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UPDATE 1-Peru, Ecuador declare animal health emergency after bird flu outbreaks

(Adds Peru declares health emergency)

QUITO/LIMA, Nov 30 (Reuters) - The governments of Peru and Ecuador on Wednesday declared three-month health emergencies because of outbreaks of bird flu, after a wave of cases led to tens of millions of poultry being slaughtered in Europe and the United States.

Peru reported its first severe outbreak of the highly pathogenic type A H5 virus earlier in November, shortly after Mexico said it would start vaccinating birds in high-risk areas.

Declaring a nationwide emergency, Peru's agricultural health service ordered that all birds in a detected outbreak be slaughtered and buried at least two meters deep.

Doris Rodriguez, an official from Peru's wildlife and forestry service, told radio station RPP some 13,800 birds have died from bird flu, including around 10,000 pelicans - mainly in the north and center of the country.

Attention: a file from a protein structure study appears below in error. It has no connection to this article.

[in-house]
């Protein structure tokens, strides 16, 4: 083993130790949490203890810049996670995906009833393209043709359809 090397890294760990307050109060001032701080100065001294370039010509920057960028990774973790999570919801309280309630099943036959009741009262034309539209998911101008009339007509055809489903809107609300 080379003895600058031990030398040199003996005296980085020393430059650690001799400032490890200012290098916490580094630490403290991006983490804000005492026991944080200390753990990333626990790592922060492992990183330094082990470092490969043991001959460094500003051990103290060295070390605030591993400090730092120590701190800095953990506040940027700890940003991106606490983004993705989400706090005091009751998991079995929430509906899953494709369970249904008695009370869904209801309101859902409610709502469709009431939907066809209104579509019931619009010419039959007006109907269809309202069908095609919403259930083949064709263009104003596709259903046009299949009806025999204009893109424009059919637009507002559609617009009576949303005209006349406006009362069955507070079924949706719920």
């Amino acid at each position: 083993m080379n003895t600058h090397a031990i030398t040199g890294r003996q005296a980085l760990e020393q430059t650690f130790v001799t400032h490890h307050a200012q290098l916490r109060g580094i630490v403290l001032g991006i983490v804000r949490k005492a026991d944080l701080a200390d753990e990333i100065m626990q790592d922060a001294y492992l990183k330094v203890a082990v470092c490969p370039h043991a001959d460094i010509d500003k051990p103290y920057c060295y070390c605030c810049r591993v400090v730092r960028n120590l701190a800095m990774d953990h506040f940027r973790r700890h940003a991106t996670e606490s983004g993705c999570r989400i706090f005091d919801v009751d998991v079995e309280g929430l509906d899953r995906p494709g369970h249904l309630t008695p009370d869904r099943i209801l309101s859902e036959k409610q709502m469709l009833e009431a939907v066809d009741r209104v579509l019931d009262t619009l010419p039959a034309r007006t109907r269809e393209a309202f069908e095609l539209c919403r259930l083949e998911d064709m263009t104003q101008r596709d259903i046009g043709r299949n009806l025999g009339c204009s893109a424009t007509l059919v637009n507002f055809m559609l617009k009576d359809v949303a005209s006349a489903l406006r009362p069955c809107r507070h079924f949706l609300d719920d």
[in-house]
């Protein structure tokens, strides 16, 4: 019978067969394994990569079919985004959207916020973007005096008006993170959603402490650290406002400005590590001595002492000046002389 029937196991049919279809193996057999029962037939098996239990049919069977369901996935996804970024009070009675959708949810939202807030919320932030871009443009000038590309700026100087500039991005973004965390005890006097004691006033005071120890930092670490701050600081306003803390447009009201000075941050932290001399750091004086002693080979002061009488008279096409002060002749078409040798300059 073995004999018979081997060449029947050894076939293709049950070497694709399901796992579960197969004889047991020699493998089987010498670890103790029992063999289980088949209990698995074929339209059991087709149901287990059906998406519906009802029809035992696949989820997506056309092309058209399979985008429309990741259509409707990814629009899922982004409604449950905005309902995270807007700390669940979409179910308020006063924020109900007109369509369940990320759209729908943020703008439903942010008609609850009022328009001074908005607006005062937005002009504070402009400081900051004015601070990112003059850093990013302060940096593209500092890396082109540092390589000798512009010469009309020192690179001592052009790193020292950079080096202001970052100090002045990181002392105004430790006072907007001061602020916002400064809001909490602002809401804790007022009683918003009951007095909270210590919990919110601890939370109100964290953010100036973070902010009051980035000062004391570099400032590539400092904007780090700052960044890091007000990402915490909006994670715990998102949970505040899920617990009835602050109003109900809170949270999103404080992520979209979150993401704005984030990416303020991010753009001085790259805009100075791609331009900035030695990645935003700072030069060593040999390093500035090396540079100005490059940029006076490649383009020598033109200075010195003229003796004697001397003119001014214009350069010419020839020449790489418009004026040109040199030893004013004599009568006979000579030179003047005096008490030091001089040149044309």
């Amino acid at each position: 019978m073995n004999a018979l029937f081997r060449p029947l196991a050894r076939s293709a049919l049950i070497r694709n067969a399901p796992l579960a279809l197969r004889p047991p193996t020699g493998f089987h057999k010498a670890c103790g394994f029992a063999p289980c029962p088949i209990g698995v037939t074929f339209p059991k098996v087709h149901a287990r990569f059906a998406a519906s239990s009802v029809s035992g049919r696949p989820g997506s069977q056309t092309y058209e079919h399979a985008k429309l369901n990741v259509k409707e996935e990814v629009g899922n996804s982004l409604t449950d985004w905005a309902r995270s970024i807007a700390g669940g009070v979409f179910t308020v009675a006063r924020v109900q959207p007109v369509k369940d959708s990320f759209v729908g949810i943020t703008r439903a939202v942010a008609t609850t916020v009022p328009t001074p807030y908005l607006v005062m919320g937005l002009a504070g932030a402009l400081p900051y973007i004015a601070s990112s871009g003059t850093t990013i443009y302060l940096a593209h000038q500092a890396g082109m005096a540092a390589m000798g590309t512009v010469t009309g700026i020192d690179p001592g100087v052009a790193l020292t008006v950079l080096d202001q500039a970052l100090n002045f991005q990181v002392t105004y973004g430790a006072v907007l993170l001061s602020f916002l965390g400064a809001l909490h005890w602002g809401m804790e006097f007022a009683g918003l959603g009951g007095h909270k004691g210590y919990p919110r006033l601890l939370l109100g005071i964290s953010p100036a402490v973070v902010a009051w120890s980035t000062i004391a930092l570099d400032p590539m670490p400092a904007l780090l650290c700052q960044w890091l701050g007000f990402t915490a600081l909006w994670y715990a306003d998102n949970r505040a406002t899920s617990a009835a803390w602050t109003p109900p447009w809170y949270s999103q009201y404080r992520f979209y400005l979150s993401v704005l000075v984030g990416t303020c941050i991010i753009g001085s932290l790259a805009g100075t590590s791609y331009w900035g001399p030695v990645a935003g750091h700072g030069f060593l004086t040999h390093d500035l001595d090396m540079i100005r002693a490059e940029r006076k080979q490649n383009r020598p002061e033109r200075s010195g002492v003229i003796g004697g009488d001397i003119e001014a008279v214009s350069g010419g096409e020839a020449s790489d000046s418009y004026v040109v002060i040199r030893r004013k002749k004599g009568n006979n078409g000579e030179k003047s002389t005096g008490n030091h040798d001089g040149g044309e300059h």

In Ecuador, the outbreak was first detected over the weekend at a poultry farm in the Andean province of Cotopaxi, leading to quarantine measures across potentially infected areas.

Some 180,000 birds in the area are set to be slaughtered to prevent the spread of the virus, Ecuador's agriculture ministry said in a statement. The government has guaranteed the safety of consuming eggs and chicken meat.

"During the next 90 days, it will not be possible to move birds, products and by-products of avian origin such as eggs, hens, chickens, among others, from the farms affected by the outbreak," the ministry said.

Local authorities said the detected contagion represents only 0.15% of the country's poultry population, which counts some 263 million chickens and 16 million laying birds. Ecuador's poultry sector generates around 23% of the agricultural Gross Domestic Product (GDP).

In the United States, bird flu has wiped out a record 50.54 million birds this year, as the disease killed birds and farmers culled entire flocks to stop its spread. This has sent prices for eggs and turkey meat to record highs. (Reporting by Alexandra Valencia, Marco Aquino and Sarah Morland Editing by Bill Berkrot and Grant McCool)

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